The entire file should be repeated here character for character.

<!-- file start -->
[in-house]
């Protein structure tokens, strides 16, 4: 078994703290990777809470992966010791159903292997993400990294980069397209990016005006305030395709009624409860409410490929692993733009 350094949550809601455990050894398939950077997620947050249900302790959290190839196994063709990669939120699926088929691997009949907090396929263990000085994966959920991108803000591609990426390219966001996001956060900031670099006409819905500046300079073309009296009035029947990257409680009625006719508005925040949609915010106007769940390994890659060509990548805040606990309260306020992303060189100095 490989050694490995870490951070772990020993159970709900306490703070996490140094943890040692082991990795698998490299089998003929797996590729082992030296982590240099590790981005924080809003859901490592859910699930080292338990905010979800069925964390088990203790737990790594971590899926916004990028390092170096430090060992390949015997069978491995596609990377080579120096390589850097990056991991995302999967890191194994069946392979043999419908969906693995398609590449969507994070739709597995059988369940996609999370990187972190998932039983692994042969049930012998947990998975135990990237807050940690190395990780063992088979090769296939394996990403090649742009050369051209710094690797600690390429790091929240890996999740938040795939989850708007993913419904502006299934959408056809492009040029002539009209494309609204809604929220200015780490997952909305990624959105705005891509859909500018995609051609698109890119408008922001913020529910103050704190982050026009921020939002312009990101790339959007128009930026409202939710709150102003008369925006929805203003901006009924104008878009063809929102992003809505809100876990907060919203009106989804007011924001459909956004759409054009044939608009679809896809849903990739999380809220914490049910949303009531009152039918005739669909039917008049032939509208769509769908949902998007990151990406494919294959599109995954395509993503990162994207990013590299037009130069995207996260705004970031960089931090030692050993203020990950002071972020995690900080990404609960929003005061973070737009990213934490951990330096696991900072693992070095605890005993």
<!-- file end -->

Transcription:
[in-house]
């Protein structure tokens, strides 16, 4: 078994703290990777809470992966010791159903292997993400990294980069397209990016005006305030395709009624409860409410490929692993733009 350094949550809601455990050894398939950077997620947050249900302790959290190839196994063709990669939120699926088929691997009949907090396929263990000085994966959920991108803000591609990426390219966001996001956060900031670099006409819905500046300079073309009296009035029947990257409680009625006719508005925040949609915010106007769940390994890659060509990548805040606990309260306020992303060189100095 490989050694490995870490951070772990020993159970709900306490703070996490140094943890040692082991990795698998490299089998003929797996590729082992030296982590240099590790981005924080809003859901490592859910699930080292338990905010979800069925964390088990203790737990790594971590899926916004990028390092170096430090060992390949015997069978491995596609990377080579120096390589850097990056991991995302999967890191194994069946392979043999419908969906693995398609590449969507994070739709597995059988369940996609999370990187972190998932039983692994042969049930012998947990998975135990990237807050940690190395990780063992088979090769296939394996990403090649742009050369051209710094690797600690390429790091929240890996999740938040795939989850708007993913419904502006299934959408056809492009040029002539009209494309609204809604929220200015780490997952909305990624959105705005891509859909500018995609051609698109890119408008922001913020529910103050704190982050026009921020939002312009990101790339959007128009930026409202939710709150102003008369925006929805203003901006009924104008878009063809929102992003809505809100876990907060919203009106989804007011924001459909956004759409054009044939608009679809896809849903990739999380809220914490049910949303009531009152039918005739669909039917008049032939509208769509769908949902998007990151990406494919294959599109995954395509993503990162994207990013590299037009130069995207996260705004970031960089931090030692050993203020990950002071972020995690900080990404609960929003005061973070737009990213934490951990330096696991900072693992070095605890005993």